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Interesting, my bottle of Ospho says that for both rusted and new metal, apply the Ospho, let dry over night, THEN APPLY PAINT.

Nothing is mentioned about re-wetting and rincing it.
From the ospho website (including their typo):

"OSPHO is recommended for use under oil based primares or paints. Test trial samples before using Epoxy or other paint systems."

That potentially excludes a lot of paints (urethanes / epoxies). It also assumes they've tested it against every other oil-based paint out there, which of course they haven't.

Even where adherence on non-neutralized ospho is acceptable, is it optimal? You can achieve the same benefits (conversion / etching) whether you rinse or not. I don't see how leaving it on could do anything but potentially compromise your work.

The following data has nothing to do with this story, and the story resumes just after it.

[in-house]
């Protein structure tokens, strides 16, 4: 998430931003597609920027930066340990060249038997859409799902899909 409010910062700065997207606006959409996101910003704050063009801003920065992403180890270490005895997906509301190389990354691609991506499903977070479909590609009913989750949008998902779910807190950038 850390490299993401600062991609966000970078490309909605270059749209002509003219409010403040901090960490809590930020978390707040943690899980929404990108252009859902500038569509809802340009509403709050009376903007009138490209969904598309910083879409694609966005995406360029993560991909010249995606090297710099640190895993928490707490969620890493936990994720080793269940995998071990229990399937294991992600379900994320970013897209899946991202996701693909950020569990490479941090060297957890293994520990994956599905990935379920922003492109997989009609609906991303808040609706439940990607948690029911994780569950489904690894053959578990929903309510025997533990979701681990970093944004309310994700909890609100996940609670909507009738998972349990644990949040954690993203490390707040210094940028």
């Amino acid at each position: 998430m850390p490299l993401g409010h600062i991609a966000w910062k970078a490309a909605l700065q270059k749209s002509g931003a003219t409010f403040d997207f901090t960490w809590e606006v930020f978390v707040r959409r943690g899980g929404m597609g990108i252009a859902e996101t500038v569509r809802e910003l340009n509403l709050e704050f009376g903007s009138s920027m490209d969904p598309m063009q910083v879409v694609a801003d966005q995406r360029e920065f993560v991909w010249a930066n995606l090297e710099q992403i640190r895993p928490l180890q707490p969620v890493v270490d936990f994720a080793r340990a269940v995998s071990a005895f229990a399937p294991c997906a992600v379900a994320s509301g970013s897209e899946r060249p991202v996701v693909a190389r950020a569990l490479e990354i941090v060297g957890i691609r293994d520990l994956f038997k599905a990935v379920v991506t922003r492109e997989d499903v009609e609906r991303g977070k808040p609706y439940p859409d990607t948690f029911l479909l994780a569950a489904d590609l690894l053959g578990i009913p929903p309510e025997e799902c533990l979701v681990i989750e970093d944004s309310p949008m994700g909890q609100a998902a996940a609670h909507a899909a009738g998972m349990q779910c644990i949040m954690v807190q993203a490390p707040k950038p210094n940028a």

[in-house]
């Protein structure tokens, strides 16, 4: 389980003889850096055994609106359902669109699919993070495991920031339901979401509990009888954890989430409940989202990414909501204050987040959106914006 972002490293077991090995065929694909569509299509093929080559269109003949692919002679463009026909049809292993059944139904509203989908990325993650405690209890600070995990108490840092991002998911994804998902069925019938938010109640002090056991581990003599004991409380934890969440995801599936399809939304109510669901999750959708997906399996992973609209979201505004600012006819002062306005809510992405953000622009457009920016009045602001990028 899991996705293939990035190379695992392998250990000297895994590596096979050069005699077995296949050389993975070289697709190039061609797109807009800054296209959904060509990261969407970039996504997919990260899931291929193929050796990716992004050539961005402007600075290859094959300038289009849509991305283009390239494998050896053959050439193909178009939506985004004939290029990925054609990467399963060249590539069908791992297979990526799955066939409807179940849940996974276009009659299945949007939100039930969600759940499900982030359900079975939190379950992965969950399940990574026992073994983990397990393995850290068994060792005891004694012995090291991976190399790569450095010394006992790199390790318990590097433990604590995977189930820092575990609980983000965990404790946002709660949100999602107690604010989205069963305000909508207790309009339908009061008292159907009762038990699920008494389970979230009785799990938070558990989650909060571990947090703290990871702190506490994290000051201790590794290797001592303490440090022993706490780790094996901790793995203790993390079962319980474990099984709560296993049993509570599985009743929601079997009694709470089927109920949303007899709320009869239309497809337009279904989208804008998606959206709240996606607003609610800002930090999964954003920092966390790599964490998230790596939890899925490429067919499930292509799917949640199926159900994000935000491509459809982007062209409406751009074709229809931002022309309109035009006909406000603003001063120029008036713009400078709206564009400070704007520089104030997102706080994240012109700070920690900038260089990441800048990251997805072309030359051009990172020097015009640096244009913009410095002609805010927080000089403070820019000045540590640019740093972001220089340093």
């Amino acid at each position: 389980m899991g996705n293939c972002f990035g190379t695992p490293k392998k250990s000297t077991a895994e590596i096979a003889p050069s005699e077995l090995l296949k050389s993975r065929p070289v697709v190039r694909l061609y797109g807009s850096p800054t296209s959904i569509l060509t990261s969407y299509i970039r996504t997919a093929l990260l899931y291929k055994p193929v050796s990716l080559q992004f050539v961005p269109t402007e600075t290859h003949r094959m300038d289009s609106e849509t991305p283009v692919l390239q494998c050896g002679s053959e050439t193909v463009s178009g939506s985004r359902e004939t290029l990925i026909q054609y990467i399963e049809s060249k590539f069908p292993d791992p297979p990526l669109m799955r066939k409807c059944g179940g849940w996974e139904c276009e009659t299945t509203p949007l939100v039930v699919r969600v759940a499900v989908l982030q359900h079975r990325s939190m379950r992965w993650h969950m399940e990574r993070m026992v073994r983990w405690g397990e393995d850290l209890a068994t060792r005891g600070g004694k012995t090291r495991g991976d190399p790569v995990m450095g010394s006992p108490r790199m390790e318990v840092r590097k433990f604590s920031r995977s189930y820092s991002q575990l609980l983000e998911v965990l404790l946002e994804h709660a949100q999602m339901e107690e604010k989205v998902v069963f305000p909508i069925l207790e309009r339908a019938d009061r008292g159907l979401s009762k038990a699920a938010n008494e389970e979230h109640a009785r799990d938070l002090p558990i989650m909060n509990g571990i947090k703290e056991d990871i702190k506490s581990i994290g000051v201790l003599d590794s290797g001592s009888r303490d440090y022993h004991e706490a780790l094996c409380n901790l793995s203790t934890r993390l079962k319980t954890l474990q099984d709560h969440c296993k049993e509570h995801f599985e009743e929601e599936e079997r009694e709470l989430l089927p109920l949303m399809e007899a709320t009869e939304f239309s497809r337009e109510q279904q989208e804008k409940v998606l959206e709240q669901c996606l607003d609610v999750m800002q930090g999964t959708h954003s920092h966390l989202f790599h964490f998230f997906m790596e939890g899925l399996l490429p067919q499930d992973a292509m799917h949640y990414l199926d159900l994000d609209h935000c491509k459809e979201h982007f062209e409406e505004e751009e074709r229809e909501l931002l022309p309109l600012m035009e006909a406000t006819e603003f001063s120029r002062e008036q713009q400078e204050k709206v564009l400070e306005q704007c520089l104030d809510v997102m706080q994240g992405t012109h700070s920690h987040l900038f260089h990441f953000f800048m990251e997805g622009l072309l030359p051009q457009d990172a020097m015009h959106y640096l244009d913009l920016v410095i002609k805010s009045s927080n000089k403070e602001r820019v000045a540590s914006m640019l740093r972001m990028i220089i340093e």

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Old 01-23-2020, 11:31 AM   #17
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I initially used Rustoleum primer on a piece of galvanized sheet I put up to cover my SCHOOL BUS sign in the back. A couple of days after it dried I was able to scrape it off with my fingernails. It also then wiped off completely just with a rag and mineral spirits - so at least it was easy to fix the problem.

I instead used Rustoleum self-etching primer and that has held up very well. SEM self-etching primer works well, too.
Hmmmm.... This makes me pause, I've been using KEM Bond (marine metal primer) on my floor and well the fumes still haven't subsided that much and the other day I spelled a little thinner while cleaning a brush and it came right up...